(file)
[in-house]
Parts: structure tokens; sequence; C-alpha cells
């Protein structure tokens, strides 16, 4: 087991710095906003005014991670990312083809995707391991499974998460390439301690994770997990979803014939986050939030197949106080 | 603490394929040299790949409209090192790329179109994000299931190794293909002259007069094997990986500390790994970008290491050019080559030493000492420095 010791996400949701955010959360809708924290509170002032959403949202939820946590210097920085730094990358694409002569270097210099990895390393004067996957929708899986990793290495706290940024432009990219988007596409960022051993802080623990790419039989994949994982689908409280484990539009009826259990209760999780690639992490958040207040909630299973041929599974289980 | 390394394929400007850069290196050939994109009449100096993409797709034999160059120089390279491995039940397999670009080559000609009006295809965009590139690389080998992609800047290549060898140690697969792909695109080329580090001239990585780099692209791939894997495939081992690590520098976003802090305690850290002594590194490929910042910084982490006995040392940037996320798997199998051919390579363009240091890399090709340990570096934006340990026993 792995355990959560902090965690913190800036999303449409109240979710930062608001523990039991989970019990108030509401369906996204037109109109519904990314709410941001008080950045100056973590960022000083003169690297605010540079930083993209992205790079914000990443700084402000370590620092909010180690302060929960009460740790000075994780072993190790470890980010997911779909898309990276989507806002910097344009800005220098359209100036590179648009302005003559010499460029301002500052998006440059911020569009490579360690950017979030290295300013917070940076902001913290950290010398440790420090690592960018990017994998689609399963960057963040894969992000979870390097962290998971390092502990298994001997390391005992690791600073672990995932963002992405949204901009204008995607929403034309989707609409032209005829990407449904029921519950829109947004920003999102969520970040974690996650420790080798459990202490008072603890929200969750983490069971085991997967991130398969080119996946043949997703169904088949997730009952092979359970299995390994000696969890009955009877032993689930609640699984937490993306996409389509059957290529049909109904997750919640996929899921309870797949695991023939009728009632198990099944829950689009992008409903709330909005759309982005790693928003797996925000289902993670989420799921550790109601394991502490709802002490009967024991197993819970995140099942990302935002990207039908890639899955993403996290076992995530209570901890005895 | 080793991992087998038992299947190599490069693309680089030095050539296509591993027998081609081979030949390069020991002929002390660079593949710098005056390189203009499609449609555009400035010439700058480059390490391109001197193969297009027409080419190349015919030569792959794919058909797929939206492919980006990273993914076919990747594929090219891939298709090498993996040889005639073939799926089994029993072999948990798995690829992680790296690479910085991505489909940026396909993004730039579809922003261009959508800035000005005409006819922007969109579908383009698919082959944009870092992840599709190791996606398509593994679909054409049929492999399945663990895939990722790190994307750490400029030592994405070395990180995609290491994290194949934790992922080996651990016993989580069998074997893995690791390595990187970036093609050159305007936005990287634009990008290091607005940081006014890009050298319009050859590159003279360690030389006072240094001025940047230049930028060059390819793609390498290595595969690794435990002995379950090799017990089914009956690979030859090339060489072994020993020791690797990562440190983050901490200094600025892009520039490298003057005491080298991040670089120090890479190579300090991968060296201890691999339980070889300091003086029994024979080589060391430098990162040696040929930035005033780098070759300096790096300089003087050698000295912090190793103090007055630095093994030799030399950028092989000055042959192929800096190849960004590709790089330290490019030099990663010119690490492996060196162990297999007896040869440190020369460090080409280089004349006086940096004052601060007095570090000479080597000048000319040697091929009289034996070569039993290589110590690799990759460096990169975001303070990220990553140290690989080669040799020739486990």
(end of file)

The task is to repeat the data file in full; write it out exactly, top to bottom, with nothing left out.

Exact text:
[in-house]
Parts: structure tokens; sequence; C-alpha cells
């Protein structure tokens, strides 16, 4: 087991710095906003005014991670990312083809995707391991499974998460390439301690994770997990979803014939986050939030197949106080 | 603490394929040299790949409209090192790329179109994000299931190794293909002259007069094997990986500390790994970008290491050019080559030493000492420095 010791996400949701955010959360809708924290509170002032959403949202939820946590210097920085730094990358694409002569270097210099990895390393004067996957929708899986990793290495706290940024432009990219988007596409960022051993802080623990790419039989994949994982689908409280484990539009009826259990209760999780690639992490958040207040909630299973041929599974289980 | 390394394929400007850069290196050939994109009449100096993409797709034999160059120089390279491995039940397999670009080559000609009006295809965009590139690389080998992609800047290549060898140690697969792909695109080329580090001239990585780099692209791939894997495939081992690590520098976003802090305690850290002594590194490929910042910084982490006995040392940037996320798997199998051919390579363009240091890399090709340990570096934006340990026993 792995355990959560902090965690913190800036999303449409109240979710930062608001523990039991989970019990108030509401369906996204037109109109519904990314709410941001008080950045100056973590960022000083003169690297605010540079930083993209992205790079914000990443700084402000370590620092909010180690302060929960009460740790000075994780072993190790470890980010997911779909898309990276989507806002910097344009800005220098359209100036590179648009302005003559010499460029301002500052998006440059911020569009490579360690950017979030290295300013917070940076902001913290950290010398440790420090690592960018990017994998689609399963960057963040894969992000979870390097962290998971390092502990298994001997390391005992690791600073672990995932963002992405949204901009204008995607929403034309989707609409032209005829990407449904029921519950829109947004920003999102969520970040974690996650420790080798459990202490008072603890929200969750983490069971085991997967991130398969080119996946043949997703169904088949997730009952092979359970299995390994000696969890009955009877032993689930609640699984937490993306996409389509059957290529049909109904997750919640996929899921309870797949695991023939009728009632198990099944829950689009992008409903709330909005759309982005790693928003797996925000289902993670989420799921550790109601394991502490709802002490009967024991197993819970995140099942990302935002990207039908890639899955993403996290076992995530209570901890005895 | 080793991992087998038992299947190599490069693309680089030095050539296509591993027998081609081979030949390069020991002929002390660079593949710098005056390189203009499609449609555009400035010439700058480059390490391109001197193969297009027409080419190349015919030569792959794919058909797929939206492919980006990273993914076919990747594929090219891939298709090498993996040889005639073939799926089994029993072999948990798995690829992680790296690479910085991505489909940026396909993004730039579809922003261009959508800035000005005409006819922007969109579908383009698919082959944009870092992840599709190791996606398509593994679909054409049929492999399945663990895939990722790190994307750490400029030592994405070395990180995609290491994290194949934790992922080996651990016993989580069998074997893995690791390595990187970036093609050159305007936005990287634009990008290091607005940081006014890009050298319009050859590159003279360690030389006072240094001025940047230049930028060059390819793609390498290595595969690794435990002995379950090799017990089914009956690979030859090339060489072994020993020791690797990562440190983050901490200094600025892009520039490298003057005491080298991040670089120090890479190579300090991968060296201890691999339980070889300091003086029994024979080589060391430098990162040696040929930035005033780098070759300096790096300089003087050698000295912090190793103090007055630095093994030799030399950028092989000055042959192929800096190849960004590709790089330290490019030099990663010119690490492996060196162990297999007896040869440190020369460090080409280089004349006086940096004052601060007095570090000479080597000048000319040697091929009289034996070569039993290589110590690799990759460096990169975001303070990220990553140290690989080669040799020739486990």